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Loading Dock

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Your loading dock situation appears quite unusual, with forklifts going up 
and down ramps, and appears dangerous at best, particularly with a fully 
loaded forklift going down a ramp.

Loading docks that I am familiar with either have the floor of the warehouse 
elevated above adjacent level ground or have the ground depressed at the 
loading dock so that the truck bed would be at or near the dock level.  The 
depressed loading dock presents a couple of problems that must be considered, 
but, first, Architectural Standards, Sixth Edition (nothing in more recent 
editions) states that the slope of the *truck* ramp should not exceed 1:8 and 
have a minimum length of 30 feet (40 feet recommended).  Depending on the 
size of the truck, dock height should be between 3'-8"+/- (for 35' long 
trucks) to 4'-8"+/- (for 55' long trucks).

Now, the parts that need particular attention for a depressed loading dock:

1. The dock height is measured from where the sloping ramp (or extension 
thereof) intersects the vertical plane at the outside edge of the warehouse 
slab, otherwise there can be 1-foot or more difference in elevation between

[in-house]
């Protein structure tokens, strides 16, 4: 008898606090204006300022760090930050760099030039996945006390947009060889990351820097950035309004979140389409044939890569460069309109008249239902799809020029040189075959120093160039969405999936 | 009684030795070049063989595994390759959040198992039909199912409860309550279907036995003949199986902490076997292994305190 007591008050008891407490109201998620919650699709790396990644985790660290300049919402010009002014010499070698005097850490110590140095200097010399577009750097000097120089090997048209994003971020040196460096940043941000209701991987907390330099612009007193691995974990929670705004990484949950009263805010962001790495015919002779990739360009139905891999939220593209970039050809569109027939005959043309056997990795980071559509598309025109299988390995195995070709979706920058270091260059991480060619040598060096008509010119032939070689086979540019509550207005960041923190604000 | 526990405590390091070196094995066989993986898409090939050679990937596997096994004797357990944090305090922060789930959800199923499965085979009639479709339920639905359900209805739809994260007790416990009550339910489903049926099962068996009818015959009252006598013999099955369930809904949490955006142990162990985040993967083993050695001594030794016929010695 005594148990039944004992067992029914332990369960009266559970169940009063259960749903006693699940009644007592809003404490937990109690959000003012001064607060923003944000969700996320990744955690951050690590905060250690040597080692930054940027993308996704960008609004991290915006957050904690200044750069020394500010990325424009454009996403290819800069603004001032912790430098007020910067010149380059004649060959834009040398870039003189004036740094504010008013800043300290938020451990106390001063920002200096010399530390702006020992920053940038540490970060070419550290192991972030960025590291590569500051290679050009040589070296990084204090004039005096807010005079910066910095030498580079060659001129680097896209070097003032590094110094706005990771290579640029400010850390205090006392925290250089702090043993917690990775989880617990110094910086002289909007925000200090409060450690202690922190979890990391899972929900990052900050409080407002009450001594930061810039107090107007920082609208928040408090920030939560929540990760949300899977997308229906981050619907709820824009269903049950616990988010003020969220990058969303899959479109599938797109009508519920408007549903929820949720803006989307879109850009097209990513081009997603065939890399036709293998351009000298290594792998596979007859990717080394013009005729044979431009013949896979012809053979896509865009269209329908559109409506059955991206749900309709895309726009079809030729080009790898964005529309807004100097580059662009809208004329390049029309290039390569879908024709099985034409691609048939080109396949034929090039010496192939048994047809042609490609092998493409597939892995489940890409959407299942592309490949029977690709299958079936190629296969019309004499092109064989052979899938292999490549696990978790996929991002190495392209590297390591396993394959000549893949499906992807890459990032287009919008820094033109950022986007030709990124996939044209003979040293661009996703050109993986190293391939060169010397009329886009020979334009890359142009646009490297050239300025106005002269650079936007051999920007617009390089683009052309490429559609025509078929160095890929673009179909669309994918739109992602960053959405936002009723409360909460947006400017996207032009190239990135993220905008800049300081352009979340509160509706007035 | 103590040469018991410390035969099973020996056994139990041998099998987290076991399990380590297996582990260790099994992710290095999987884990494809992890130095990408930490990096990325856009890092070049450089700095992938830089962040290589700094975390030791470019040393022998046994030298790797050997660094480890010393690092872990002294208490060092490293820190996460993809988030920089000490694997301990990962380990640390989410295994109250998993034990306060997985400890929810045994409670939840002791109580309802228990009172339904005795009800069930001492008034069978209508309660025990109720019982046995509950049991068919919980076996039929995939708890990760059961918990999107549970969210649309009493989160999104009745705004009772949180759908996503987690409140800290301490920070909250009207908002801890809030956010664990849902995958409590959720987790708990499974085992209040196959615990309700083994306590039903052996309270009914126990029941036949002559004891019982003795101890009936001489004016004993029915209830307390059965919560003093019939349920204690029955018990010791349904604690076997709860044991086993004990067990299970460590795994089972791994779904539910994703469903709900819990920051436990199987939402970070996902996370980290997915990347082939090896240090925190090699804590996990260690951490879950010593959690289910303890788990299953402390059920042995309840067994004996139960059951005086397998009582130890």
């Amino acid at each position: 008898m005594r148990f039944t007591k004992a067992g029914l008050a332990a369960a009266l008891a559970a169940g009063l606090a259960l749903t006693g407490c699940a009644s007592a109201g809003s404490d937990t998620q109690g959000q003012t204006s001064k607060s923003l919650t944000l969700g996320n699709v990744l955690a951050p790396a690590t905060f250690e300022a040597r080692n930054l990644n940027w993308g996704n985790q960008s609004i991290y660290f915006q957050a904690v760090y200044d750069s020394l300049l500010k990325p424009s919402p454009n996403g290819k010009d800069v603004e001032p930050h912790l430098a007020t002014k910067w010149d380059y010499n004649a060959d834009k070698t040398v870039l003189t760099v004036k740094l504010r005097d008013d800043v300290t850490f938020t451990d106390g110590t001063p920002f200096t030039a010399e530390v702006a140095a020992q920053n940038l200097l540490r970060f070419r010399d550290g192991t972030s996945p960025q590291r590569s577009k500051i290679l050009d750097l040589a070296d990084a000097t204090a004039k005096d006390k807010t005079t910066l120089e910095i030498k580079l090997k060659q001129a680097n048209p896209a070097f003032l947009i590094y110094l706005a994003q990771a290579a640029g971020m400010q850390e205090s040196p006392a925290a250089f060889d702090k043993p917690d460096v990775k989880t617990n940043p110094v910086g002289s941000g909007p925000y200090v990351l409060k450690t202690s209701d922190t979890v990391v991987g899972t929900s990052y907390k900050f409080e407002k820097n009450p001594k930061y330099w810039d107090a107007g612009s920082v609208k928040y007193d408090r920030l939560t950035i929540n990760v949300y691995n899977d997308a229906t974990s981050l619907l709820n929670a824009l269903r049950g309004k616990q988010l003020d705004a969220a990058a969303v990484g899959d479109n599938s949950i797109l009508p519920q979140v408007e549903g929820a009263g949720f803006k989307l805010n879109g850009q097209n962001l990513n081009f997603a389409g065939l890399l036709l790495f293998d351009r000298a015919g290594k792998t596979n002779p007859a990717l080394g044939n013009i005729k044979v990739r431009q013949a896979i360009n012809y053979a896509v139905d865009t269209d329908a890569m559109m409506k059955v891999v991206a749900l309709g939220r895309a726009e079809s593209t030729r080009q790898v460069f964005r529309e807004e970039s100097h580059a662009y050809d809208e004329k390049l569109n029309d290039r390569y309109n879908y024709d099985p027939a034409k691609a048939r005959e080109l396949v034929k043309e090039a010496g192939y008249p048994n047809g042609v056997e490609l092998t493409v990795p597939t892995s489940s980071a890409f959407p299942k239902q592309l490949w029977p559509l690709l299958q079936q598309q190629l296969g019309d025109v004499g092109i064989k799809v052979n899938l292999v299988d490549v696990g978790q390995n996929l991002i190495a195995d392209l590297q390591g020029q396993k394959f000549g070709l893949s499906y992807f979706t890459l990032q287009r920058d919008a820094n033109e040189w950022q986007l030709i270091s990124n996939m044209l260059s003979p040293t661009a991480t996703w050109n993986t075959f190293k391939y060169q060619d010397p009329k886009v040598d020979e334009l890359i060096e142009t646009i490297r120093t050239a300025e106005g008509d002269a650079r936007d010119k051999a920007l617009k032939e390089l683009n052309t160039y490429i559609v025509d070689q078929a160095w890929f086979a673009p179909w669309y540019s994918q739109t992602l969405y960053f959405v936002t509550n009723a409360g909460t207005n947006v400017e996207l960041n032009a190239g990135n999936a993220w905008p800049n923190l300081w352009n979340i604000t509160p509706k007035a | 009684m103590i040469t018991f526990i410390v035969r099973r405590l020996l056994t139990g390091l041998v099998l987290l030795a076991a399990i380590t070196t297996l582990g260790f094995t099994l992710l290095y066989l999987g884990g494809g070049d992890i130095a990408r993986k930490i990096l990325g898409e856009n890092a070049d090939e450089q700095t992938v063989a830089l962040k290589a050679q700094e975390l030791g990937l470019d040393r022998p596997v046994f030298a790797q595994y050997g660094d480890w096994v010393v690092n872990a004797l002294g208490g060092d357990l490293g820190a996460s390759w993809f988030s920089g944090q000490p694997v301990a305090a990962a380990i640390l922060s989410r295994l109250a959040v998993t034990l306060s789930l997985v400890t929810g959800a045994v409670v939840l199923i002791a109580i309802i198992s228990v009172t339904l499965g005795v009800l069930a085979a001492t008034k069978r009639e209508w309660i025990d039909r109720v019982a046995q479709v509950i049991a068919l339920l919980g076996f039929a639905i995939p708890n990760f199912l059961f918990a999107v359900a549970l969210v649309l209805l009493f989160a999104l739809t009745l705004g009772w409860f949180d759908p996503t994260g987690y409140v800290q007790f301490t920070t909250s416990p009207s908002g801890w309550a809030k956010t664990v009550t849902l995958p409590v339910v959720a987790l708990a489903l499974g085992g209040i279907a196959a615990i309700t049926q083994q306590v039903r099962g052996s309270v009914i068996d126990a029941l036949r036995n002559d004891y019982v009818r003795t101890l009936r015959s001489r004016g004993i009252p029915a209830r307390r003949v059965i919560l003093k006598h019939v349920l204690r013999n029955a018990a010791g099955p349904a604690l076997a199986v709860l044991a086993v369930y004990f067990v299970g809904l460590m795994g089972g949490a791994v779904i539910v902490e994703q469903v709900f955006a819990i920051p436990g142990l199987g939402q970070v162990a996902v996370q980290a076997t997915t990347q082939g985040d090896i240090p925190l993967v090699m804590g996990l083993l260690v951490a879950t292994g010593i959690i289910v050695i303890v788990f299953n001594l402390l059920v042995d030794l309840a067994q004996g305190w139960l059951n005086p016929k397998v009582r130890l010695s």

the bed of the truck and the warehouse floor, even if the bed height of the 
truck matches the dock height exactly.  Since most depressed loading docks 
have a reverse slope at the bottom of the pit to drain water away from the 
building, you can't set the dock height at the outside edge of the warehouse 

2. The top of the truck extends a considerable distance beyond the edge of 
the truck bed in a depressed loading dock.  If the top of the truck is 8-feet 
above the bed of the truck, the top will project out 1-foot beyond the bed, 
and, if provision is not made for it, the top will strike the wall of the 
building before the bed of the truck hits the bumper.  The warehouse slab 
should extend out beyond the face of the building a sufficient distance to 
prevent the truck top from hitting the building.  I like to use 15-inches 
minimum as bumpers are typically only 4-inches thick and quickly become 
thinner.  If the trucks intended to use the loading ramps have cargo areas 
with the inside higher than 8-feet, I will extend the warehouse floor out 
further than 15-inches.

Hope this helps.

A. Roger Turk, P.E.(Structural)
Tucson, Arizona

David Finley wrote:

>>What is the usual grade for loading dock ramps?  The loading docks will be
used by forklifts loading/unloading palletized materials from trucks.
Therefore the forklifts will go up and down the ramps while loaded.<<